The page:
Mike is not alone in his efforts. Dave Molina, another vet, is the head of Operation Code, which offers scholarships to veterans interested in code school. The organization also provides job coaching and mentorship. In addition, Molina and some of his partners are petitioning the government to get the G.I. bill to cover more code teaching programs.
“Vets are really underrepresented in tech…” Molina said. “And that shouldn’t be the case.”
Much like Slaugh, Molina was initially discouraged from his career interest in tech. His boss even laughed at him when he discussed the pursuit. But today, after a few short years, at least 22 code schools accept the GI Bill. All are listed on OperationCode.org, Molina says. The group has more than 3,000 veterans and military spouses on their Slack team, either in tech or gearing up to work in tech.
Helping top leaders transition.
A third figure in this new revolution is Joe Musselman, founder of The Honor Foundation. During his Navy SEAL training he suffered a spine injury that made it impossible for him to continue to serve in his original capacity. He started working as an admin at the base instead, where he first had the idea for his organization.
Musselman worked at the office where everyone came to turn in their separation packages. While there, he befriended a Master Chief serving on the base. The man was a legend among Navy SEALs, with 26 years of service, countless demonstrations of fearless leadership and numerous awards. The day after his retirement ceremony, the Master Chief showed up at Musselman’s office with tears in his eyes. “Twenty-six years in the SEAL teams,” he asked, “What am I going to now?”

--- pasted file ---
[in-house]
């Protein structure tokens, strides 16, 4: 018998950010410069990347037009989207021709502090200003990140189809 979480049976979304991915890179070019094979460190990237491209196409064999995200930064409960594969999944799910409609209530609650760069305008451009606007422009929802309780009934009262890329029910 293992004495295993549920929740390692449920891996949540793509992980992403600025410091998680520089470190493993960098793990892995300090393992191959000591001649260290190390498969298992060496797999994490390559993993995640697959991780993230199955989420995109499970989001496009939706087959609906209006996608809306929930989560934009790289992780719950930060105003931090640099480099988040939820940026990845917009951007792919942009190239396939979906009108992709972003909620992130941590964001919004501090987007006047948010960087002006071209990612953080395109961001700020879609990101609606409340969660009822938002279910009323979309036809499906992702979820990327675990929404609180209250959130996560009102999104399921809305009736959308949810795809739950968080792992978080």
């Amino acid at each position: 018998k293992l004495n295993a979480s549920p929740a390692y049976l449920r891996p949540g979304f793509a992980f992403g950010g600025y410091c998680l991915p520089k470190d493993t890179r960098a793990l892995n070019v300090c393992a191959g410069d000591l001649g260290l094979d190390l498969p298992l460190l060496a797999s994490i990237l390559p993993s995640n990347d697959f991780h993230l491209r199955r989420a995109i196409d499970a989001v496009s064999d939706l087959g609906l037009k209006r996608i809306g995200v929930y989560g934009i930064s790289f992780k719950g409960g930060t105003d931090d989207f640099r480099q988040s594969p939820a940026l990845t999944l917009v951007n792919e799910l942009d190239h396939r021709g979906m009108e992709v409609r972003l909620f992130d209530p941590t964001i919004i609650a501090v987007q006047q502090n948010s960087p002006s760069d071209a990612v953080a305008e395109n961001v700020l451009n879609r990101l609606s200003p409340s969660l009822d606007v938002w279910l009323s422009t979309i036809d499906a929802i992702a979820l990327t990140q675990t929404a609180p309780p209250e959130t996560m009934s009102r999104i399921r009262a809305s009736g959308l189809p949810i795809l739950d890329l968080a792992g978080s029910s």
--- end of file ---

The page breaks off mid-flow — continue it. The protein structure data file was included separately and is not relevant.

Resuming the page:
The incident had a massive impact on Musselman. This thoroughly qualified man had no idea what to do with his life. Musselman helped the Master Chief put together his resume and LinkedIn profile, but wished he could have done more. Eventually, he would research the issue extensively, interviewing veterans and top companies until he got a good idea of what everyone wanted. Then he started The Honor Foundation.
The Honor Foundation serves the top 1 percent of veterans all over the world, helping them land key positions in tech and business. It might seem odd to target highly successful service people, but according to Musselman, the most decorated veterans are often the ones who have the hardest time finding a place in civilian life. “Their focus has been too front side,” he explained.
The solution, a 15-week, extensive program with three major components: executive education, professional development and one-on-one executive coaching.
Musselman is happy to report that the program has reaped significant rewards, with its graduates quickly finding jobs in tech and business and succeeding at them. Hear more about his mission to help vets break in on his recent appearance on Breaking Into Startups podcast.
A way to reinvent themselves.